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F-35 Lightning Flexes USAF Muscles Where Few Can See It, Watches Over Europe

With all the nasty things currently going on over in Europe, the constant presence of American aircraft in the sky must come like a comforting and reassuring blessing for the people there. And the American military makes no secret of it being there, although most of the time regular European Joes barely get to see signs of that presence.
F-35A Lightning II over the North Sea 22 photos
F-35A Lightning II over the North SeaF-35A Lightning II during She Flies with Her Own Wings air showF-35 Lighting IIs over the Joint Pacific Alaskan Range Complex (JPARC)F-35 Lightning II pulling a multiverse-like stuntF-35 Lightning IIs during refueling mission42 F-35A Lightning IIs on massive elephant walkF-35 Lightning II on hot pit refueling in JapanF-35A Lightning IIs over the UKF-35A Lightning IIs on an elephant walkF-35A Lightning II with the 495th Fighter SquadronF-35A Lightning II at Thunder and Lightning Over ArizonaF-35A Lightning II on vertical ascentF-35 Lightning buzzing the CN TowerF-35A Lighting IIF-35A Lightning IIF-35 LightningF-35A Lightning IIF-35A Lightning IIF-35A Lightning IIF-35A Lightning IIF-35 Lightning cruising subsonic into the sunset
From time to time, the U.S. Air Force (USAF) does show what it’s up to, just to make sure both friends and foes haven’t forgotten about Uncle Sam watching over the Old Continent. It sends its aircraft out, snaps pics of it, and then releases them for all of us to see.

The image we have here, showing an F-35A Lightning II deployed with the 48th Fighter Wing, which is based at RAF Lakenheath in the UK, serves exactly that purpose: impress and deter.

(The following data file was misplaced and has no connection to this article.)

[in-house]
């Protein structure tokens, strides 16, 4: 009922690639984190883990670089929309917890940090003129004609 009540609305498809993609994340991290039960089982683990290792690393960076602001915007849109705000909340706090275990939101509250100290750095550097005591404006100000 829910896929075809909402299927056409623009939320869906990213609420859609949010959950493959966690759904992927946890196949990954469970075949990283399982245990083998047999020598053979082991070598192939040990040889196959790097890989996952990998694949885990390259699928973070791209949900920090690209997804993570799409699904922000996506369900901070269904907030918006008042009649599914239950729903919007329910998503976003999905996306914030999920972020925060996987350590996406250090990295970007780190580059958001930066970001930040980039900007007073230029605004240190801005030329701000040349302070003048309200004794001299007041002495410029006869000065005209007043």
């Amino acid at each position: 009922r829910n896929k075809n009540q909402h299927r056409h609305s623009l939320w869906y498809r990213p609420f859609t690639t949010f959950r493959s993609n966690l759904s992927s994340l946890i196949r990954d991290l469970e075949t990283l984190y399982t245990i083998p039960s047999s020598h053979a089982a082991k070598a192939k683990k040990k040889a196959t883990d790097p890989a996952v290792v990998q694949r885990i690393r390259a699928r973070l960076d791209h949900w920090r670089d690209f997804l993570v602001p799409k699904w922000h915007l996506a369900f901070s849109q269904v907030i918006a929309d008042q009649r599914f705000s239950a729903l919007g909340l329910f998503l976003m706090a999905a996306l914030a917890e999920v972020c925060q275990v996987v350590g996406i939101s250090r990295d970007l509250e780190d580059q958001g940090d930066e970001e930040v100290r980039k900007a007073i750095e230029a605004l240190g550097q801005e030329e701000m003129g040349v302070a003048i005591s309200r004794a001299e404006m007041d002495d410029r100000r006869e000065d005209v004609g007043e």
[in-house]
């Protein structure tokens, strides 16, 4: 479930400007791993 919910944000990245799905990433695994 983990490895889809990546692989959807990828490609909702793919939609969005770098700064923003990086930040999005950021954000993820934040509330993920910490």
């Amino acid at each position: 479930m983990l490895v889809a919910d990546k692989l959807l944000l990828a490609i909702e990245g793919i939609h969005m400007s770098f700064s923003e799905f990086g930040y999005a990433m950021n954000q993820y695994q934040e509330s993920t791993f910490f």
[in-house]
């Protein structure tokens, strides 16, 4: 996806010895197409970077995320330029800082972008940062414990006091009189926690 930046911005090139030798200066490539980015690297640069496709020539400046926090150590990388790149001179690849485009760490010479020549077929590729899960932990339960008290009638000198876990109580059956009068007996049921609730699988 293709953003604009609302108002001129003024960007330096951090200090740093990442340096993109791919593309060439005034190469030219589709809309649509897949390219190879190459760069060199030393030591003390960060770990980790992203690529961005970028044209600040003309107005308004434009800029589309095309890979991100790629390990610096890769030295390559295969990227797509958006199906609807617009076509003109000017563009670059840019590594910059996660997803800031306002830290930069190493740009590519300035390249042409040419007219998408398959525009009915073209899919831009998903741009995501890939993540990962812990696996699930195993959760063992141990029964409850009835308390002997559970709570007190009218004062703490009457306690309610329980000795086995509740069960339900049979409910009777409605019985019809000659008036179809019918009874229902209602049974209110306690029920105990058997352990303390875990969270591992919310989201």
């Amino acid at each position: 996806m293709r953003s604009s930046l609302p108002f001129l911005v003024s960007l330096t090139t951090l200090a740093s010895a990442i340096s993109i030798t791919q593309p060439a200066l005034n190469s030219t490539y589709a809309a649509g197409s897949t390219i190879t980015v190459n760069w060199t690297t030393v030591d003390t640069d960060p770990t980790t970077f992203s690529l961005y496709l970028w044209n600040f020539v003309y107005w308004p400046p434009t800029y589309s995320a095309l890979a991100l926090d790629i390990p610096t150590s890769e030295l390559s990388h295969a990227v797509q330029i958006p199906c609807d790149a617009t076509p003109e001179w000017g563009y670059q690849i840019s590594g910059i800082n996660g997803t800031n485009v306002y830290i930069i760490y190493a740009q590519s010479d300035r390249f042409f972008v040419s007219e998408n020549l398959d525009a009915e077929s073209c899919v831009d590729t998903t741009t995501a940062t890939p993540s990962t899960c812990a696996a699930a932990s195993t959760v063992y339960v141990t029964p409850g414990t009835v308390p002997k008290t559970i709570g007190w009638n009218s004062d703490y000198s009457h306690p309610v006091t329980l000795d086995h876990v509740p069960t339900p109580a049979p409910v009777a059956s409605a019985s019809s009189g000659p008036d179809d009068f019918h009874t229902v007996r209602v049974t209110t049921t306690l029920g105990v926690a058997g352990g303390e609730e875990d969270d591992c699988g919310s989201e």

The highly detailed shot of the American fighter plane, revealing every hint of muscle the bird packs, was taken back in May, when it was flying a refueling mission over the North Sea, alongside a KC-135 Stratotanker assigned to the 100th Air Refueling Wing, based at another British base, RAF Mildenhall.

This type of aircraft is getting increased attention from allied nations as well, which scramble to update their militaries faced with the Russian aggression in Ukraine. Introduced in 2006 (the F-35A), it is currently one of just a handful of fifth-gen aircraft in operation globally, and by all intents and purposes, one of the most widespread, with over 800 units made to date by Lockheed Martin.

The multi-role fighter was originally designed to replace the F-16 Fighting Falcons and A-10 Thunderbolt II in the American arsenal, but as of last year, when the USAF announced plans to streamline its fleet, both of the aging machines have been confirmed as continuing their duties at least until 2030.

Editor's note: Gallery shows other F-35s.

 
 
 
 
 

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